Holy Motors

Tagged: Film

Film (2012). A Pierre Grise Productions, Théo Films, Pandora Filmproduktion, Arte France Cinéma and WDR / Arte co-production made with the participation of the Centre National de la Cinématographie (CNC) and Canal+ and the support of the Media Programme of the European Union and presented in association with Soficinéma 8 and Wild Bunch. Written and directed by Leos Carax. Cast includes Denis Lavant, Kylie Minogue and Édith Scob. 111 minutes. Colour.

A man named Oscar (Lavant) embodies ten different lives over the course of a day, seemingly bound by some form of obscure social contract to illumine the constant states of renewal, negotiation and narrative inherent to human identity. He is ferried by a chauffeur (Scob) to each of the "appointments", which include begging, dancing, kidnapping, fatherhood, playing the accordion, stabbing a gangster that looks like him, shooting a banker that looks like the version of himself that left for work that morning, a deathbed performance, an assignation with a singing air hostess (Minogue) and, finally, an Apes as Human rendezvous with his own family.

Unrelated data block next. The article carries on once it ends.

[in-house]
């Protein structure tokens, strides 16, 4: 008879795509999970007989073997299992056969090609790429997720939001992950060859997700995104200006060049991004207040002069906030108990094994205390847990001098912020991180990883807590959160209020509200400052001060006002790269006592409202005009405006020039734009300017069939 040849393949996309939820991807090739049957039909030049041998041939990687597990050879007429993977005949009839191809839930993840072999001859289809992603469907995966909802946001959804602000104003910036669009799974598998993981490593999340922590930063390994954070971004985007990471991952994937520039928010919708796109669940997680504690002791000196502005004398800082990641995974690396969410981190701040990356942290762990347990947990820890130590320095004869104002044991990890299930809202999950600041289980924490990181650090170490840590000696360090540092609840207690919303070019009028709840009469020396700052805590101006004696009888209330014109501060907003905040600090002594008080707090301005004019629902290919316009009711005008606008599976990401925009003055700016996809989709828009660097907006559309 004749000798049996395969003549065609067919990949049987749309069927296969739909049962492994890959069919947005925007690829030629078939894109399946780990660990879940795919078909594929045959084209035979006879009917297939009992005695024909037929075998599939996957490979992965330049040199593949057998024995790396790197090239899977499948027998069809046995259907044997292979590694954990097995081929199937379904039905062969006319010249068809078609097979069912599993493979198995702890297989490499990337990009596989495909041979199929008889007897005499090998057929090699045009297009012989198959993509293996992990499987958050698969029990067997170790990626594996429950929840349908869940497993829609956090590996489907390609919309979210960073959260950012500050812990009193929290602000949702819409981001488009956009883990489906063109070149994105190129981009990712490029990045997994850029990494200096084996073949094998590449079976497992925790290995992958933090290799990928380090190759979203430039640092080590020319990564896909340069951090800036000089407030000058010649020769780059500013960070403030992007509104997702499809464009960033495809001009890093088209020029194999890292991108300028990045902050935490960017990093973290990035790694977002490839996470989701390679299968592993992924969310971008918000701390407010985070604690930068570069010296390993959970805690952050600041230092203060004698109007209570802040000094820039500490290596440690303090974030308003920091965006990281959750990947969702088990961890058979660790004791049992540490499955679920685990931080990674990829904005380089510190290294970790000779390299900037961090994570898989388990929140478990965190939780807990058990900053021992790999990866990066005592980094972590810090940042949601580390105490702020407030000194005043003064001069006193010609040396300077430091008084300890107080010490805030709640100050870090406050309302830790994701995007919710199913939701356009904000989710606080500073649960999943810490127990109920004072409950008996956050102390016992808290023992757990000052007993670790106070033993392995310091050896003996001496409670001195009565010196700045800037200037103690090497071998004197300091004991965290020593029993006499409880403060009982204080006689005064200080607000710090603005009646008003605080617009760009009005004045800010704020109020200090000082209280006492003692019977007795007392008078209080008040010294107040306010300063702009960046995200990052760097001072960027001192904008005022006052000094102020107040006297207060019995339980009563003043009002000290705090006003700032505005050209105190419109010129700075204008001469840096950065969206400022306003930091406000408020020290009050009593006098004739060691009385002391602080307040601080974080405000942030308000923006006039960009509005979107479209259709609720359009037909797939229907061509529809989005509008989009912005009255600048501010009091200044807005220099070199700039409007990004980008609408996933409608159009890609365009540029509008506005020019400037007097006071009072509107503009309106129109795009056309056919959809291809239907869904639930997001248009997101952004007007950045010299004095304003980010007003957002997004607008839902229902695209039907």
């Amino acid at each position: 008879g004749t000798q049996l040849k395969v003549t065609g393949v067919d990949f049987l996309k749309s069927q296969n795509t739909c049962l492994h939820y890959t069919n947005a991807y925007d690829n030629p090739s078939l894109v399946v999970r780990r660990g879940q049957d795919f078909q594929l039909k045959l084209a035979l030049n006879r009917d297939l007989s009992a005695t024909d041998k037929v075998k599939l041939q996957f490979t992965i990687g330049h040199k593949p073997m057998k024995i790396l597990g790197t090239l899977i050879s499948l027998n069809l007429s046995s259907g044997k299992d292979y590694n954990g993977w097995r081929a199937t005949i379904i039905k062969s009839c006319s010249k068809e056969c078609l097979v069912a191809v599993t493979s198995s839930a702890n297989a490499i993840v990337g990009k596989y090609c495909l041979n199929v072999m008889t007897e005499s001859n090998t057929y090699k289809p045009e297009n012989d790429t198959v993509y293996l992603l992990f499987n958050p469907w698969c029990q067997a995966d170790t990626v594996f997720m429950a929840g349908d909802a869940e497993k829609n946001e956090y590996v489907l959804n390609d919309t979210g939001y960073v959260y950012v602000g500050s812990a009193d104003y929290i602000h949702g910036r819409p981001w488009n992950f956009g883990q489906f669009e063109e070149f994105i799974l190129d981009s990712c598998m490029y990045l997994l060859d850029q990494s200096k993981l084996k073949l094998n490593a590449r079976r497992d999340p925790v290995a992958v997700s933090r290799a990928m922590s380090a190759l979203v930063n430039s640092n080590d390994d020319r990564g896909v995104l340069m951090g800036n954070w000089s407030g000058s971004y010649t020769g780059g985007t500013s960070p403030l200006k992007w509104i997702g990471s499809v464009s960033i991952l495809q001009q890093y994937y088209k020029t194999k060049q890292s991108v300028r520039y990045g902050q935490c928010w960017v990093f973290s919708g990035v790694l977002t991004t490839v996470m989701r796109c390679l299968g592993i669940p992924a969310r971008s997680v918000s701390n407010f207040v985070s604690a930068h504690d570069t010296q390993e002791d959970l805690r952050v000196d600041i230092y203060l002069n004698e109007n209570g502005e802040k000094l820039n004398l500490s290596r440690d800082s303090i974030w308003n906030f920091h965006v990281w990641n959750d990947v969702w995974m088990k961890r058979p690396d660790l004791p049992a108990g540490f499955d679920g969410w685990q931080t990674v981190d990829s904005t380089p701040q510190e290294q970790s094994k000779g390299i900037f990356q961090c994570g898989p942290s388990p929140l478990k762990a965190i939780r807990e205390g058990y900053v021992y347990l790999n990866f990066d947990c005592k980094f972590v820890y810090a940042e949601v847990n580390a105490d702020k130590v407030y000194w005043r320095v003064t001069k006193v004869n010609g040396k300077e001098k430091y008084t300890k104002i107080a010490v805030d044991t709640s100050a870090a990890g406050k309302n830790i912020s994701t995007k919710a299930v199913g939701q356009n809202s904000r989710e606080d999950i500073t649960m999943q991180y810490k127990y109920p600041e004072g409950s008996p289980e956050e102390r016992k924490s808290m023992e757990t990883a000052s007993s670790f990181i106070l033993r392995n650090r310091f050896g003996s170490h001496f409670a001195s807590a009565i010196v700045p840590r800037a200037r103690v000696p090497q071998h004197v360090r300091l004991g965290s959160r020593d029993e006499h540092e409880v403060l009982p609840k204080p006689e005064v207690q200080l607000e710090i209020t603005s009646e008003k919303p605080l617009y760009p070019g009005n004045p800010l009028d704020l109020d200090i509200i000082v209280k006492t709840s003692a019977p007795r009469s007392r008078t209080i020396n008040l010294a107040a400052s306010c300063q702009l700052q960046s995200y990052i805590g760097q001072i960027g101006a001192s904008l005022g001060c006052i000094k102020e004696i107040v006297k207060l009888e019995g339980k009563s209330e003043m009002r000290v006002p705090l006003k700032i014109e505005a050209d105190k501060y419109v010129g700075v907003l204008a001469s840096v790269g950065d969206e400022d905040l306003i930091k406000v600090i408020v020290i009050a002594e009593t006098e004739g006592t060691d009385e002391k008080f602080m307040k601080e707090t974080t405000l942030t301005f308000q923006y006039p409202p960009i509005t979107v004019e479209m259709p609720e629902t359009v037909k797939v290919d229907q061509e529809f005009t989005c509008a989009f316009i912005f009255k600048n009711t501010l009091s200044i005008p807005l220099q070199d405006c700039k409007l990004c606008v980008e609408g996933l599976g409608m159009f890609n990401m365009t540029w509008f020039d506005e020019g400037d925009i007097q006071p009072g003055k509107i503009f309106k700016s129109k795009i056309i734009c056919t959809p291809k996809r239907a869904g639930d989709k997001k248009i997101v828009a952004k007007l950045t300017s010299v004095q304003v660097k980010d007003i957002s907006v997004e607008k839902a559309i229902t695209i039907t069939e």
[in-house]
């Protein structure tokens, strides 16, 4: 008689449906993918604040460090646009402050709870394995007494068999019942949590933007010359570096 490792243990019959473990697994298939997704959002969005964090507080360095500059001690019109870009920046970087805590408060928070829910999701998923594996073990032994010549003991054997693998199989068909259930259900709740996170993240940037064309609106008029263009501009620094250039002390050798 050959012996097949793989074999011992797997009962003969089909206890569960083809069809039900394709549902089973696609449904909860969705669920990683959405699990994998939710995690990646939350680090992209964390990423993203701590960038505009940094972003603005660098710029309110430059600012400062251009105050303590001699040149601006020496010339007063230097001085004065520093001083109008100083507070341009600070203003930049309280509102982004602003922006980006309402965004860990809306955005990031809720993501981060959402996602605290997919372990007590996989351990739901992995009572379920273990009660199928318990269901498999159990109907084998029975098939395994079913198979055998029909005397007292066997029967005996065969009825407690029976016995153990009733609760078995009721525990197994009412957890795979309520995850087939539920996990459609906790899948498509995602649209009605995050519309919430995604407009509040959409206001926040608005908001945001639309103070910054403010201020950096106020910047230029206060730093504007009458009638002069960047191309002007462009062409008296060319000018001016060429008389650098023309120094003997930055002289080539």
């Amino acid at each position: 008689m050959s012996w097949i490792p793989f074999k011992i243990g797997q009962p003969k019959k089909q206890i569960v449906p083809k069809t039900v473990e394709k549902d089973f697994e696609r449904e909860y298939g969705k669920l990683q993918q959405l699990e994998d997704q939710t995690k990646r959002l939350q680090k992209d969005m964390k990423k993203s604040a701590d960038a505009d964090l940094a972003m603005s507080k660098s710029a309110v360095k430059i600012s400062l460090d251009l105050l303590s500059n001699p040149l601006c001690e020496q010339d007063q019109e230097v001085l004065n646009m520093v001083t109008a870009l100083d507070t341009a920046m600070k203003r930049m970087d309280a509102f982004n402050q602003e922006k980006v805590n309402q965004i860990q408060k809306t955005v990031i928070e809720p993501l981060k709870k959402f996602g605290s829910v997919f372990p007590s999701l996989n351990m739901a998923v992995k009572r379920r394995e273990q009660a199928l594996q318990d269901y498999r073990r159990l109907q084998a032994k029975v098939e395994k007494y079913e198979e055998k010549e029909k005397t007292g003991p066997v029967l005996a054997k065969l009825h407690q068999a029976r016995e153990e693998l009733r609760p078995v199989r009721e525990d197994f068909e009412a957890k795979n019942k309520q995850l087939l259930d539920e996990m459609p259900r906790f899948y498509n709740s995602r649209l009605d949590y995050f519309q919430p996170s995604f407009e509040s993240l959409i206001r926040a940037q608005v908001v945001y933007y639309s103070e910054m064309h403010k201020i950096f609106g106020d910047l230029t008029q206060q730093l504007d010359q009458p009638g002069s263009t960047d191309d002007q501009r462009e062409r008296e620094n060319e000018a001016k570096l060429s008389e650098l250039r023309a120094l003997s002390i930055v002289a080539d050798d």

At no point does Holy Motors pretend to be anything other than a constructed narrative erected for the purpose of examining constructed narratives (see Postmodernism and SF). There are allusions to the films of Fritz Lang, Jean-Luc Godard and others, but also to the literary output of J G Ballard and Lewis Carroll and to those Argentine works of Fabulation that inspired the French nouvelle vague in Cinema: the random allotment of occupations in Jorge Luis Borges's "The Babylon Lottery" (January 1941 Sur) is evoked at the beginning of Holy Motors and the metempsychosis of the dreaming Machines from The Invention of Morel (1940) by Adolfo Bioy Casares is made comically explicit by an epilogue in which talking limousines discuss the transitory nature of existence. Holy Motors is in the end a kind of Godgame without a god; it depicts an atheistic beyond in which mind is in matter and soul revealed by the surreal absurdity of human spectacle. [MD]

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